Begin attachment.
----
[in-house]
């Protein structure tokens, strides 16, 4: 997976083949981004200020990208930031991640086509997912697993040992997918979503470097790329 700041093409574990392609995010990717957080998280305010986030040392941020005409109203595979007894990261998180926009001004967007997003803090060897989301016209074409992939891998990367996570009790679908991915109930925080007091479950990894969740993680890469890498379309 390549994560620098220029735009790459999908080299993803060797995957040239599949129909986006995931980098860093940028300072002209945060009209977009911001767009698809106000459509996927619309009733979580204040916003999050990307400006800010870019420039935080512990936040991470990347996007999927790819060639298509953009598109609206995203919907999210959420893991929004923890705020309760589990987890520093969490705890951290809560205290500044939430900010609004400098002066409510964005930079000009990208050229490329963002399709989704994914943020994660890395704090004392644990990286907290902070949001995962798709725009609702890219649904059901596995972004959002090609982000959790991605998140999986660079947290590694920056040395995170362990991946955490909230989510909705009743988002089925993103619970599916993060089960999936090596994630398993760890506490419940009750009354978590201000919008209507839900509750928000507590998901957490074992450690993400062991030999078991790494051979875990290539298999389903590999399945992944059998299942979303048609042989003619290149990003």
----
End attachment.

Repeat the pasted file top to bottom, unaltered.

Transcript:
[in-house]
């Protein structure tokens, strides 16, 4: 997976083949981004200020990208930031991640086509997912697993040992997918979503470097790329 700041093409574990392609995010990717957080998280305010986030040392941020005409109203595979007894990261998180926009001004967007997003803090060897989301016209074409992939891998990367996570009790679908991915109930925080007091479950990894969740993680890469890498379309 390549994560620098220029735009790459999908080299993803060797995957040239599949129909986006995931980098860093940028300072002209945060009209977009911001767009698809106000459509996927619309009733979580204040916003999050990307400006800010870019420039935080512990936040991470990347996007999927790819060639298509953009598109609206995203919907999210959420893991929004923890705020309760589990987890520093969490705890951290809560205290500044939430900010609004400098002066409510964005930079000009990208050229490329963002399709989704994914943020994660890395704090004392644990990286907290902070949001995962798709725009609702890219649904059901596995972004959002090609982000959790991605998140999986660079947290590694920056040395995170362990991946955490909230989510909705009743988002089925993103619970599916993060089960999936090596994630398993760890506490419940009750009354978590201000919008209507839900509750928000507590998901957490074992450690993400062991030999078991790494051979875990290539298999389903590999399945992944059998299942979303048609042989003619290149990003």